Modern day Burmese version of Ramayana and Ravana / Yawana (ရာ၀ဏ) / Datha-giri (ဒသဂီရိ)

Modern day Burmese version of Ramayana and Ravana / Yawana (ရာ၀ဏ) / Datha-giri (ဒသဂီရိ)

In the modern day Burmese version, a novel of the Ramayana by Chit Oo Nyo ခ်စ္ဦးညိဳ, at the archery contest for the hand of Sita / Thida သီတာ, Lakshmana / LetKhaNa လကၡဏာ and Ravana / Yawana (ရာ၀ဏ) / Datha-giri (ဒသဂီရိ)’s turn came ahead of Rama / Yama (ရာမ).

Lakshmana / LetKhaNa လကၡဏာ could lift the bow and was able to string it, but as he was trying, he looked at his brother Rama / Yarma ရာမ and left the stringing of the bow unfinished so that Rama / Yarma ရာမ will gain the hand of Sita / Thida သီတာ.

In Ravana / Yawana (ရာ၀ဏ) / Datha-giri (ဒသဂီရိ)’s turn, he looked at Sita / Thida သီတာ as he was lifting the bow. Although he knew he could lift the bow, he saw Sita / Thida သီတာ becoming worried and decided to stop lifting the bow and went off in his chariot. In this version, Ravana / Yawana (ရာ၀ဏ) / Datha-giri (ဒသဂီရိ) is the hero who suffers for his beloved’s happiness.

The Jain Ramayana focus not on Rama but on the genealogy and adventures of Ravana. Ravana is a noble hero fated by his karma to fall for Sita and bring death upon himself, while he is in other texts an overweening demon.

The Jaina texts express the feeling that the Hindus have maligned Ravana and made him into a villain. Here is a set of questions that a Jaina text begins by asking- “How can monkeys vanquish the powerful raksasa warriors like Ravana? How can noble men and Jaina worthies like Ravana eat flesh and drink blood?

King Srenika goes to sage Gautama to have him tell the true story and clear his doubts. Gautama says to him, “I’ll tell you what Jaina wise men say. Ravana is not a demon, he is not a cannibal and a flesh eater. Wrong-thinking poetasters and fools tell these lies.”

Obviously, the Jaina Ramayana of Vimalasuri, called Paumacariya, knows the Valmiki form, and proceeds to correct its errors and Hindu extravagances. Here Ravana is noble, learned, earns all his magical powers and weapons through tapas, and is a devotee of Jaina masters. To please one of them, he even takes a vow that he will not touch any unwilling woman. He is shaken to his roots when he hears from soothsayers that he will meet his end through a woman, Sita. It is such a Ravana who falls in love with Sita’s beauty, abducts her, tries to win her favors in vain, watches himself fall, and finally dies on the battlefield. In these tellings, he is a great man undone by a passion that he has vowed against but that he cannot resist. Ramayana here is a classical tragedy tale of love and passion.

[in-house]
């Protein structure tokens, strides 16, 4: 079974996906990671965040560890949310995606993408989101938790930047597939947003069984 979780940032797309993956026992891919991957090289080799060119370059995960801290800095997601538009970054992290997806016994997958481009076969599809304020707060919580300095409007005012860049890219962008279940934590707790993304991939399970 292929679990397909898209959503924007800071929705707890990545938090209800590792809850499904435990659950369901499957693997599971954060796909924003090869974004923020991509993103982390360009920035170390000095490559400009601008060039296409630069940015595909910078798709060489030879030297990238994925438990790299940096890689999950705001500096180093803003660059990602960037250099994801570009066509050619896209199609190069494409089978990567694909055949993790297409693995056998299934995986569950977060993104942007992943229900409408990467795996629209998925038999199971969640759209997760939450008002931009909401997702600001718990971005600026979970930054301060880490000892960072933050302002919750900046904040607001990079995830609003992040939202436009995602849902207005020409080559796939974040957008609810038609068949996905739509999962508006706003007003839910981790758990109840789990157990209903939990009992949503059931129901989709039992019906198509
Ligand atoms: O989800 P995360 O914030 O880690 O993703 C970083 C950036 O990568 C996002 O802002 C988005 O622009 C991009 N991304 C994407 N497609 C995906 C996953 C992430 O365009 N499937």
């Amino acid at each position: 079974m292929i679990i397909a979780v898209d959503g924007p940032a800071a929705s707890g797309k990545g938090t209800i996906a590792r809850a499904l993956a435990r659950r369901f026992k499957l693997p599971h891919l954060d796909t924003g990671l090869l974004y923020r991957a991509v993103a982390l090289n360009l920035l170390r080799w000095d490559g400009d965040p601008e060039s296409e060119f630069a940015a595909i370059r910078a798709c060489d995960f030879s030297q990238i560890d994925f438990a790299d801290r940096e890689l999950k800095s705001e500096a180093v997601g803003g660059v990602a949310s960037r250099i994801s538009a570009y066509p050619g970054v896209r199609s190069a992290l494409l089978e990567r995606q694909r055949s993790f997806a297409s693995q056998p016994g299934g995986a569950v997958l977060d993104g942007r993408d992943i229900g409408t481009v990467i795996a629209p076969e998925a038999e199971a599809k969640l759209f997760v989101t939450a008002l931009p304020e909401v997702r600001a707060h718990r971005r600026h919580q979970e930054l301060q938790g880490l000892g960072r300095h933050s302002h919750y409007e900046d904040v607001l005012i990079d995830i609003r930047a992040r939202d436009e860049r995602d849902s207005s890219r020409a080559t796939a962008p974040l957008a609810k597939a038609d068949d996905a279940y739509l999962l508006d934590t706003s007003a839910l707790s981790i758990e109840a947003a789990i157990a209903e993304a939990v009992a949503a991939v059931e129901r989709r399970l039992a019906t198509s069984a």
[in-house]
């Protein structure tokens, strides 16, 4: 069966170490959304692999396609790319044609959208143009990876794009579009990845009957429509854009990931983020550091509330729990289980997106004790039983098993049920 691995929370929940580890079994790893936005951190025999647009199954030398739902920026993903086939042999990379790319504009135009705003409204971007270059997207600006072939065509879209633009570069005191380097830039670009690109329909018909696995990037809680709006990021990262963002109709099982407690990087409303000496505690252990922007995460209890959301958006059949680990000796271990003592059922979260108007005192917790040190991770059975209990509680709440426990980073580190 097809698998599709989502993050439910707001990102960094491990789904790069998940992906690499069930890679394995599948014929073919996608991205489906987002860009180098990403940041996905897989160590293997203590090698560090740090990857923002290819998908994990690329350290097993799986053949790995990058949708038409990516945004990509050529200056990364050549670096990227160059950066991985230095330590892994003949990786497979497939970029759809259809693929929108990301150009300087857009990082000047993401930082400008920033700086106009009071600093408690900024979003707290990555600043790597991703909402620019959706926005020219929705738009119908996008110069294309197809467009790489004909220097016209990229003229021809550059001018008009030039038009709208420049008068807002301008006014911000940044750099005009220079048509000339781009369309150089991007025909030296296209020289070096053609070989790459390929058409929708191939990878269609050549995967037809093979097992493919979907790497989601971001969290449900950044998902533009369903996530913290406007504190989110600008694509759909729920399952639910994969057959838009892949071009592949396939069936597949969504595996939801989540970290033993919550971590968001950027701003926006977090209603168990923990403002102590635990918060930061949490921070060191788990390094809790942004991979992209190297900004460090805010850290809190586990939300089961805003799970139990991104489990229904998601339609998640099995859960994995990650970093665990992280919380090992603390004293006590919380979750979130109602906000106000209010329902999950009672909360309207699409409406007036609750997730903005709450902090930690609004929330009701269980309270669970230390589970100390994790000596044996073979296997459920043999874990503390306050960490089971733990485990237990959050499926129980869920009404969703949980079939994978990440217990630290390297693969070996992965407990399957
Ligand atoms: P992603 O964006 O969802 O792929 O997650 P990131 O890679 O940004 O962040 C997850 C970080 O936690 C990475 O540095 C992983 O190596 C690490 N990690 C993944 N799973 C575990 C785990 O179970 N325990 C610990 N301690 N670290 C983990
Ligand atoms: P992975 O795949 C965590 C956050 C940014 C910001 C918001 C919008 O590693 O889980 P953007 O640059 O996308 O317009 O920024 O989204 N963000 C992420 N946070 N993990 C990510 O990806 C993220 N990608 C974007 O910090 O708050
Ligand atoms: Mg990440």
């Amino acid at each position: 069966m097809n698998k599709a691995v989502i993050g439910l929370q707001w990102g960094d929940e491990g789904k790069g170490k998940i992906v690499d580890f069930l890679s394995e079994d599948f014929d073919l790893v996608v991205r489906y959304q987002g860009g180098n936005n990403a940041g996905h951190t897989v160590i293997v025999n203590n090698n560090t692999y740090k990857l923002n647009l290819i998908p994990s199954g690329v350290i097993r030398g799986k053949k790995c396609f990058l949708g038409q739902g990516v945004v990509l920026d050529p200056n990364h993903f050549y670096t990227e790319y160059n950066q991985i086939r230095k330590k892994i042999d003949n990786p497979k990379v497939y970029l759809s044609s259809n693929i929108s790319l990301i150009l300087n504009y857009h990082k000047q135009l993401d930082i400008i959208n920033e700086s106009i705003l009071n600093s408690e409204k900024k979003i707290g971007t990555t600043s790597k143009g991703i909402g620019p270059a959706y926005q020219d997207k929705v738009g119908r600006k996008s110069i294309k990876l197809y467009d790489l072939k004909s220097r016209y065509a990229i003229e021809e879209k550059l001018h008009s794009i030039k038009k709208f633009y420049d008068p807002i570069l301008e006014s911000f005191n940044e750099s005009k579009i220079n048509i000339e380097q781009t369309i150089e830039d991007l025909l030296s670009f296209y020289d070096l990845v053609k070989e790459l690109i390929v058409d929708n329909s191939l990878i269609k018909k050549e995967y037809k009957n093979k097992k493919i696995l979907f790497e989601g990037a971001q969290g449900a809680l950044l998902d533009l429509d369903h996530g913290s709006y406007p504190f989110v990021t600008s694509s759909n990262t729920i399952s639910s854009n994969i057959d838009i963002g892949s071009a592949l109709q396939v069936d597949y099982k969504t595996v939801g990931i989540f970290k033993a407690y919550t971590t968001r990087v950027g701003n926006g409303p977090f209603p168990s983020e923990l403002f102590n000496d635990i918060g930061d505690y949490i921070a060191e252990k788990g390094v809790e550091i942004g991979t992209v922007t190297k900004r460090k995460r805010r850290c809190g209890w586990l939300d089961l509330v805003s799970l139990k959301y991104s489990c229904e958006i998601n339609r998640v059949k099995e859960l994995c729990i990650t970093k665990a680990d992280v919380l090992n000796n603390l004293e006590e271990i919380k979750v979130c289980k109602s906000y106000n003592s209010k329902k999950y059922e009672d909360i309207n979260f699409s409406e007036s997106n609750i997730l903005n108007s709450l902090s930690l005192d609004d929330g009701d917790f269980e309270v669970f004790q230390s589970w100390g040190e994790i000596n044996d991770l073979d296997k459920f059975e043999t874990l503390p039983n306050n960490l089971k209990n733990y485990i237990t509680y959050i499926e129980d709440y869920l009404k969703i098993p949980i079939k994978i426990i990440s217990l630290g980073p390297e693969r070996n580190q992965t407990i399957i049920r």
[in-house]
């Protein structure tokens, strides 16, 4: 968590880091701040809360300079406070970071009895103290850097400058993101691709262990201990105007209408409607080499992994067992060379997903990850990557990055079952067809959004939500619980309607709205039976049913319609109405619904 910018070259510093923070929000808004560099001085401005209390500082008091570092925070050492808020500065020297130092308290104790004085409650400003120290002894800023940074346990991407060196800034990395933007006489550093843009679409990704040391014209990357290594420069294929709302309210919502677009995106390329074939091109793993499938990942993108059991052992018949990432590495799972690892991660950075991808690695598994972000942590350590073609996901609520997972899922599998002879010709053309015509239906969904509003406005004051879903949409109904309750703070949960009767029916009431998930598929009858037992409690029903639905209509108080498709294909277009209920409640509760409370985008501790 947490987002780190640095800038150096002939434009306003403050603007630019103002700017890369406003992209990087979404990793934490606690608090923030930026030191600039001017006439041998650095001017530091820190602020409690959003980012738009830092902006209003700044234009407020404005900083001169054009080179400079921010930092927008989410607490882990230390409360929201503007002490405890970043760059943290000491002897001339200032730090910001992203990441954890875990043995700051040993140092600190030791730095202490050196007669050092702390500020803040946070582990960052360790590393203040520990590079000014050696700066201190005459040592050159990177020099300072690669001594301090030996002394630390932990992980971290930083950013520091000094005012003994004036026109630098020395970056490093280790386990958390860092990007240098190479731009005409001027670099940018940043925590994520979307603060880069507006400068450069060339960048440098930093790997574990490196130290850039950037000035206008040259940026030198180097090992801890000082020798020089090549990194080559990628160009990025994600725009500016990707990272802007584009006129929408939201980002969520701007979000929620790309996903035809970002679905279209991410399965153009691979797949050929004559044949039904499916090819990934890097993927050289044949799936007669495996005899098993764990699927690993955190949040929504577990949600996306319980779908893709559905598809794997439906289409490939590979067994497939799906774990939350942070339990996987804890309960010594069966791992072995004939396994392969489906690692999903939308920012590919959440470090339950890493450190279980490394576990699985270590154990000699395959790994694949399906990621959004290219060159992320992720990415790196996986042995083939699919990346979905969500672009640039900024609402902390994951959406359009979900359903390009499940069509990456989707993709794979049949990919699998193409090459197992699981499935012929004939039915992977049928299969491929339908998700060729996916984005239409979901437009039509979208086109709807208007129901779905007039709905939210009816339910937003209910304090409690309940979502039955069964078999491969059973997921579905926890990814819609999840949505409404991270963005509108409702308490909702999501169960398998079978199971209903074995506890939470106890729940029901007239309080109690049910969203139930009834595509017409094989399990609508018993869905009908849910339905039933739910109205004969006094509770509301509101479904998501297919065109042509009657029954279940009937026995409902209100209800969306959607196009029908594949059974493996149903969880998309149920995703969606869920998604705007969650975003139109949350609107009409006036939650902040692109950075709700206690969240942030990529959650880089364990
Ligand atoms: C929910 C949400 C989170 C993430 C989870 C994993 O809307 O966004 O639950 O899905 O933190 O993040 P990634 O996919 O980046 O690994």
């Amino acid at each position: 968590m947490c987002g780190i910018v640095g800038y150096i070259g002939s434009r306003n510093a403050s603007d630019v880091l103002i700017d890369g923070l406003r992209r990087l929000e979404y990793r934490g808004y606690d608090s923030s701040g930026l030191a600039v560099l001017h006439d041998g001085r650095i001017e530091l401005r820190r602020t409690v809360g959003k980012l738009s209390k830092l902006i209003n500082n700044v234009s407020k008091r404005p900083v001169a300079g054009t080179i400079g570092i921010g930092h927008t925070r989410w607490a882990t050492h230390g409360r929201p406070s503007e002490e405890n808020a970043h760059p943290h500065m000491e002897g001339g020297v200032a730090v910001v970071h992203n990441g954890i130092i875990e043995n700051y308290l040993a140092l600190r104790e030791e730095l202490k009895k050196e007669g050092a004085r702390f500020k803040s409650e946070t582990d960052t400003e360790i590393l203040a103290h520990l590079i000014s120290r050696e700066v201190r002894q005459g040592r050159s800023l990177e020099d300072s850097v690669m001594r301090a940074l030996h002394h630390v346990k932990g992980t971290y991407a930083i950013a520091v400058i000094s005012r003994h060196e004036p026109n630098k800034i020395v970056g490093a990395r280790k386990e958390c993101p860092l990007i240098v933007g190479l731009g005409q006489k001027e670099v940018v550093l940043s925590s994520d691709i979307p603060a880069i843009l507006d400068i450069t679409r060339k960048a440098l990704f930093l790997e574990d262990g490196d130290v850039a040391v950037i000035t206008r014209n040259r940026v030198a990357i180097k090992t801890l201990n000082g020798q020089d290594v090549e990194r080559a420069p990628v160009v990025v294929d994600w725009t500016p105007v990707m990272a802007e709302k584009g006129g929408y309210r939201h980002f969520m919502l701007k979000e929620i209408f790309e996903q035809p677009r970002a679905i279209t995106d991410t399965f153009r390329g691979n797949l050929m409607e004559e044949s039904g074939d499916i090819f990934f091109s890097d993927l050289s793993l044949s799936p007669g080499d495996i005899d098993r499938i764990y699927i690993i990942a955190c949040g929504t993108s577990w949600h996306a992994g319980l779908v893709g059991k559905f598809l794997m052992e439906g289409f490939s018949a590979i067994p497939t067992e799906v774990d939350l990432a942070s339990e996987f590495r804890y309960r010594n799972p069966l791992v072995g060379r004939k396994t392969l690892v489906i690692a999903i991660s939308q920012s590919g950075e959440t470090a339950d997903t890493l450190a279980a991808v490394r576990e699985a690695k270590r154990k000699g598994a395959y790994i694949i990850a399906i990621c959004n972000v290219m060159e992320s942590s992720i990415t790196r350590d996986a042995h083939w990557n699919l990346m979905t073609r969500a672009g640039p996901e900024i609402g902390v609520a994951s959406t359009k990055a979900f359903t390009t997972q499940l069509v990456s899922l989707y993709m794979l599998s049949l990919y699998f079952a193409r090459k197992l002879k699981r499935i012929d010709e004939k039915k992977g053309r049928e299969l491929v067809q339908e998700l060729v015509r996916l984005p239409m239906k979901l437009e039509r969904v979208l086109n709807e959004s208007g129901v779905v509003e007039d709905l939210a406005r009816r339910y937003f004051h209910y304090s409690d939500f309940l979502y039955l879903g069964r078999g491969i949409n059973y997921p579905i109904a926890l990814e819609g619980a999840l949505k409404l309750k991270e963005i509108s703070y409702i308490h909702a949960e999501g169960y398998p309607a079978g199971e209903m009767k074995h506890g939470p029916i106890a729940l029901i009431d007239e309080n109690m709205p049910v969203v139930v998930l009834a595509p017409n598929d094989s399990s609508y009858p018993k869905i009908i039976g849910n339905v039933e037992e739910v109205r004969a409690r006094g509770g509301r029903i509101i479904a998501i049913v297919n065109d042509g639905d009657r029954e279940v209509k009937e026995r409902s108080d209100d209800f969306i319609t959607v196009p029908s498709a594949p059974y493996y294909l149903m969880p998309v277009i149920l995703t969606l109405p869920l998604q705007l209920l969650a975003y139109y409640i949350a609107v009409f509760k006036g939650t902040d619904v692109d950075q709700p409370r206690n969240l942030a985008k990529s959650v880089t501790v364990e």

Jaina even rationalize the conception of Ravana as the Ten-headed Demon. When he was born, his mother was given a necklace of nine gems, which she put around his neck. She saw his face reflected in them ninefold and so called him Dasamukha, or the Ten-faced One.

I wonder whether Chit Oo Nyo had his idea of the plot by himself or whether he had known about the Jain Ramayana.

When I was young, I had read a version of Ramayana in English. It is one of the beginner’s English series. It was an Indian version, but I do not know which one. It mentioned the post script, an episode that occured many years after she was rescued and taken back. After some years, Sita was asked by her ladies in waiting what Ravana looked like and she drew an image of Ravana’s face. When Rama saw it, he became very angry and thought of killing her because he thought that Sita had betrayed him. But Sita made a vow and jumped into the fire and was unhurt. This made Rama understand that Sita was blameless and innocent and they lived happily thereafter.

This clearly shows that Ravana was a gentleman who did not take a woman against her wish even when Sita was in his hands for a long time.


I am much indebted to Sourav Roy who had commented on my earlier blog “Ramayana / Yarma LetKhaNar ရာမ လကၡဏာ / ရာမ ဇာတ္ Yama Zatdaw”, thereby enabling me to read his blogs:

Too many Ramayanas:

Ramayana, as I see it…

and others at:

Sourav had done a very extensive research on Ramayana epics and has enlightened me much by his blogs, some of the contents I have used here, in addition to the Wikipedia which is my other reference.


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